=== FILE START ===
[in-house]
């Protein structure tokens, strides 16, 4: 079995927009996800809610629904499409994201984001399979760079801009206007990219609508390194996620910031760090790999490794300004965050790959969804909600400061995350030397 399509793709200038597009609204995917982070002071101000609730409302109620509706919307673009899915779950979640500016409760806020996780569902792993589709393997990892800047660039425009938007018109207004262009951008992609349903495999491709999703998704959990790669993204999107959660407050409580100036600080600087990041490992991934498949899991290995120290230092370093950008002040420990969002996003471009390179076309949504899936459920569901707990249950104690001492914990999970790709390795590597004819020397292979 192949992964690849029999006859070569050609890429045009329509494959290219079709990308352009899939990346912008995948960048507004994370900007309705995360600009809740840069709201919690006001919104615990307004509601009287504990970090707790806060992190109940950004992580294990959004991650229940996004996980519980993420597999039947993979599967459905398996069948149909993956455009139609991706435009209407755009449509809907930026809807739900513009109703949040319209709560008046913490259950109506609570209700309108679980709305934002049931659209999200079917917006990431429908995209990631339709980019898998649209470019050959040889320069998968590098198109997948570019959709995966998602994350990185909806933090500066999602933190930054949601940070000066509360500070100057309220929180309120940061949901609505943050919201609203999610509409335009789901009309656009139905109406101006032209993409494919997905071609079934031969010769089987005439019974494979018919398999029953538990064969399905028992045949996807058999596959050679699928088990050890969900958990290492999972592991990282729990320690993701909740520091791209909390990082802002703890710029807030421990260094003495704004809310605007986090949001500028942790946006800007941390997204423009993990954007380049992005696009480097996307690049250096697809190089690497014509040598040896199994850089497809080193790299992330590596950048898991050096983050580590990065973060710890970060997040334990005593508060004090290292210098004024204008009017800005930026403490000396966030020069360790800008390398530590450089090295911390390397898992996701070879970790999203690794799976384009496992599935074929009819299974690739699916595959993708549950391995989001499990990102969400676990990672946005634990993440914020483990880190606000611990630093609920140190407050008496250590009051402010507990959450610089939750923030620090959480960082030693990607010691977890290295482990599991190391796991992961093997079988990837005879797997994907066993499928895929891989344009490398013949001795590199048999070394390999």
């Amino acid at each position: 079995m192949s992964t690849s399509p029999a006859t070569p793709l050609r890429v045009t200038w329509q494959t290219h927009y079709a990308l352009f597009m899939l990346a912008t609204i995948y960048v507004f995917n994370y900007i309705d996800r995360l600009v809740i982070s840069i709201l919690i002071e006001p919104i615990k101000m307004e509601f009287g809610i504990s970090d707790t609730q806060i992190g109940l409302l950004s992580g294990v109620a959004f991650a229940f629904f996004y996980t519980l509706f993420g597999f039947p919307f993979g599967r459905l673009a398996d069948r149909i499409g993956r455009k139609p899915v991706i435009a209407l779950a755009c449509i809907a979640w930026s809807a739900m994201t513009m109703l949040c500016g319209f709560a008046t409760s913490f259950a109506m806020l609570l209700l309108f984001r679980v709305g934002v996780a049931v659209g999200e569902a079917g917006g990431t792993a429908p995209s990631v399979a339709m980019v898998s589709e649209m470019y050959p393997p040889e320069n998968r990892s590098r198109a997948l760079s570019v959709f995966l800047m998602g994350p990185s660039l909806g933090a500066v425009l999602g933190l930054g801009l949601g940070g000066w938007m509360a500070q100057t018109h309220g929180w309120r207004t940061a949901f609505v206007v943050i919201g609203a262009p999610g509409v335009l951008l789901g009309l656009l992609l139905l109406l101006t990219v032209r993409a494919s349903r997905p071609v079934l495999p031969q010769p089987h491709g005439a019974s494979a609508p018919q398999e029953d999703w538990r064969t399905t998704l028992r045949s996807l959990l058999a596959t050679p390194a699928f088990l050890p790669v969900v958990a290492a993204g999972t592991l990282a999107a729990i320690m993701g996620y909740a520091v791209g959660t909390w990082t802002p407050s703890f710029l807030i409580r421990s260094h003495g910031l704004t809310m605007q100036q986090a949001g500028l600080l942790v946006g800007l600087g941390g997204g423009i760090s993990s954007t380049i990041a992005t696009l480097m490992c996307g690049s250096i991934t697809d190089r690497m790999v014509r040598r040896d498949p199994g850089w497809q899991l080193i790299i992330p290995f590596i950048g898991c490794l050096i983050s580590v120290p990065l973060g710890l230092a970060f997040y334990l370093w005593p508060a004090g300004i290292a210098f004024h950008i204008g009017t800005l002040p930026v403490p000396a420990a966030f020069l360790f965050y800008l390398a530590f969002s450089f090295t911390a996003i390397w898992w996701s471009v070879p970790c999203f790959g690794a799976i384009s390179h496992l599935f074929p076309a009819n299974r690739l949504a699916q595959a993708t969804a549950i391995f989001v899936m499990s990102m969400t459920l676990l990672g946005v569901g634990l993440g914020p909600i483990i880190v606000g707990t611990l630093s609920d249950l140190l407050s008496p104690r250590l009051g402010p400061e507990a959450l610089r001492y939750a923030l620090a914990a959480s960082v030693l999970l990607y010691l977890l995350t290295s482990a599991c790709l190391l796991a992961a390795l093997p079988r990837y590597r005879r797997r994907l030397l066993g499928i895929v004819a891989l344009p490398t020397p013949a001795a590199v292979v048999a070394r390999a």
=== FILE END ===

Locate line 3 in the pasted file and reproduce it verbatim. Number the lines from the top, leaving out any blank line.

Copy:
């Amino acid at each position: 079995m192949s992964t690849s399509p029999a006859t070569p793709l050609r890429v045009t200038w329509q494959t290219h927009y079709a990308l352009f597009m899939l990346a912008t609204i995948y960048v507004f995917n994370y900007i309705d996800r995360l600009v809740i982070s840069i709201l919690i002071e006001p919104i615990k101000m307004e509601f009287g809610i504990s970090d707790t609730q806060i992190g109940l409302l950004s992580g294990v109620a959004f991650a229940f629904f996004y996980t519980l509706f993420g597999f039947p919307f993979g599967r459905l673009a398996d069948r149909i499409g993956r455009k139609p899915v991706i435009a209407l779950a755009c449509i809907a979640w930026s809807a739900m994201t513009m109703l949040c500016g319209f709560a008046t409760s913490f259950a109506m806020l609570l209700l309108f984001r679980v709305g934002v996780a049931v659209g999200e569902a079917g917006g990431t792993a429908p995209s990631v399979a339709m980019v898998s589709e649209m470019y050959p393997p040889e320069n998968r990892s590098r198109a997948l760079s570019v959709f995966l800047m998602g994350p990185s660039l909806g933090a500066v425009l999602g933190l930054g801009l949601g940070g000066w938007m509360a500070q100057t018109h309220g929180w309120r207004t940061a949901f609505v206007v943050i919201g609203a262009p999610g509409v335009l951008l789901g009309l656009l992609l139905l109406l101006t990219v032209r993409a494919s349903r997905p071609v079934l495999p031969q010769p089987h491709g005439a019974s494979a609508p018919q398999e029953d999703w538990r064969t399905t998704l028992r045949s996807l959990l058999a596959t050679p390194a699928f088990l050890p790669v969900v958990a290492a993204g999972t592991l990282a999107a729990i320690m993701g996620y909740a520091v791209g959660t909390w990082t802002p407050s703890f710029l807030i409580r421990s260094h003495g910031l704004t809310m605007q100036q986090a949001g500028l600080l942790v946006g800007l600087g941390g997204g423009i760090s993990s954007t380049i990041a992005t696009l480097m490992c996307g690049s250096i991934t697809d190089r690497m790999v014509r040598r040896d498949p199994g850089w497809q899991l080193i790299i992330p290995f590596i950048g898991c490794l050096i983050s580590v120290p990065l973060g710890l230092a970060f997040y334990l370093w005593p508060a004090g300004i290292a210098f004024h950008i204008g009017t800005l002040p930026v403490p000396a420990a966030f020069l360790f965050y800008l390398a530590f969002s450089f090295t911390a996003i390397w898992w996701s471009v070879p970790c999203f790959g690794a799976i384009s390179h496992l599935f074929p076309a009819n299974r690739l949504a699916q595959a993708t969804a549950i391995f989001v899936m499990s990102m969400t459920l676990l990672g946005v569901g634990l993440g914020p909600i483990i880190v606000g707990t611990l630093s609920d249950l140190l407050s008496p104690r250590l009051g402010p400061e507990a959450l610089r001492y939750a923030l620090a914990a959480s960082v030693l999970l990607y010691l977890l995350t290295s482990a599991c790709l190391l796991a992961a390795l093997p079988r990837y590597r005879r797997r994907l030397l066993g499928i895929v004819a891989l344009p490398t020397p013949a001795a590199v292979v048999a070394r390999a």